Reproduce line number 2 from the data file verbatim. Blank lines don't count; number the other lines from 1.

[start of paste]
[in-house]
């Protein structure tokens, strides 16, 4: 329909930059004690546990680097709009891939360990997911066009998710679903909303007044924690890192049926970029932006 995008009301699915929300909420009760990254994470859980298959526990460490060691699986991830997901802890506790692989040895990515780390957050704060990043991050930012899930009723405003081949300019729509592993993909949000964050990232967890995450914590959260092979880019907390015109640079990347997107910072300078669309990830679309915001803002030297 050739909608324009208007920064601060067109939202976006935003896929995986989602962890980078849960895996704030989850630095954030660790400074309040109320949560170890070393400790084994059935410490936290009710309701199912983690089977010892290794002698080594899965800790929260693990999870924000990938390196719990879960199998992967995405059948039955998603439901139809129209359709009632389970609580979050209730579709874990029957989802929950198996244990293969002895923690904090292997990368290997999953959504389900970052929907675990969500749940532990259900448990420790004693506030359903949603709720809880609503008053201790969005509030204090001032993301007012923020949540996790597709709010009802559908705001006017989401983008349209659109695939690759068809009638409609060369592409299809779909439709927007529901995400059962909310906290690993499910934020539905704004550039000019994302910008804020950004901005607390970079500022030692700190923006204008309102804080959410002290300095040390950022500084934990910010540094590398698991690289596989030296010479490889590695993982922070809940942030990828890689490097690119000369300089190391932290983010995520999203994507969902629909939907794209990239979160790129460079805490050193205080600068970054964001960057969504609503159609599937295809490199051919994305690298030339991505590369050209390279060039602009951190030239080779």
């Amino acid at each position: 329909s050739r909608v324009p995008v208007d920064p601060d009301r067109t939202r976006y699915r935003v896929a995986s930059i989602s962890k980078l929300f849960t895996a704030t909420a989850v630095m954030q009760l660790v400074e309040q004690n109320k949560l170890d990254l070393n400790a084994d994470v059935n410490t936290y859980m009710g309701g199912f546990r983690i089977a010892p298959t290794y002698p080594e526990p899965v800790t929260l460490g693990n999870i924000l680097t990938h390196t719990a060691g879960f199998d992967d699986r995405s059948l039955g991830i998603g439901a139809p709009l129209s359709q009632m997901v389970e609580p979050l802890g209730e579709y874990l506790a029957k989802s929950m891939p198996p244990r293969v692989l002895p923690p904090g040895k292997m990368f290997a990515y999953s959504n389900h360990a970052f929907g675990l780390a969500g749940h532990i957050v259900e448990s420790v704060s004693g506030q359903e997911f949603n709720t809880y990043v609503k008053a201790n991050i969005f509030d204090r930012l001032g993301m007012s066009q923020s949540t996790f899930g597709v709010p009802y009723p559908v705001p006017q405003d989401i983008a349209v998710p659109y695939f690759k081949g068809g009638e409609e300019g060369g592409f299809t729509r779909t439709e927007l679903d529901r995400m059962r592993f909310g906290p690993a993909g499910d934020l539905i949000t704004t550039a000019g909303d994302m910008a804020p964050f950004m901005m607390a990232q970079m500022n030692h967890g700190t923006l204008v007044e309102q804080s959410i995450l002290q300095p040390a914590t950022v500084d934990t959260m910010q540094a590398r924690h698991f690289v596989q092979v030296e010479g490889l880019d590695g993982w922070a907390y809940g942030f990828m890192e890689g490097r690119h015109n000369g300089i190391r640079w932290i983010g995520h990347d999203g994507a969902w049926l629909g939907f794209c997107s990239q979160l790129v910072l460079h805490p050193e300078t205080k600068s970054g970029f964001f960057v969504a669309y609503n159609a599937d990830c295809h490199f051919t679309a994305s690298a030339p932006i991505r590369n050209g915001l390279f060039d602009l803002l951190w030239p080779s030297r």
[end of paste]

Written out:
């Protein structure tokens, strides 16, 4: 329909930059004690546990680097709009891939360990997911066009998710679903909303007044924690890192049926970029932006 995008009301699915929300909420009760990254994470859980298959526990460490060691699986991830997901802890506790692989040895990515780390957050704060990043991050930012899930009723405003081949300019729509592993993909949000964050990232967890995450914590959260092979880019907390015109640079990347997107910072300078669309990830679309915001803002030297 050739909608324009208007920064601060067109939202976006935003896929995986989602962890980078849960895996704030989850630095954030660790400074309040109320949560170890070393400790084994059935410490936290009710309701199912983690089977010892290794002698080594899965800790929260693990999870924000990938390196719990879960199998992967995405059948039955998603439901139809129209359709009632389970609580979050209730579709874990029957989802929950198996244990293969002895923690904090292997990368290997999953959504389900970052929907675990969500749940532990259900448990420790004693506030359903949603709720809880609503008053201790969005509030204090001032993301007012923020949540996790597709709010009802559908705001006017989401983008349209659109695939690759068809009638409609060369592409299809779909439709927007529901995400059962909310906290690993499910934020539905704004550039000019994302910008804020950004901005607390970079500022030692700190923006204008309102804080959410002290300095040390950022500084934990910010540094590398698991690289596989030296010479490889590695993982922070809940942030990828890689490097690119000369300089190391932290983010995520999203994507969902629909939907794209990239979160790129460079805490050193205080600068970054964001960057969504609503159609599937295809490199051919994305690298030339991505590369050209390279060039602009951190030239080779």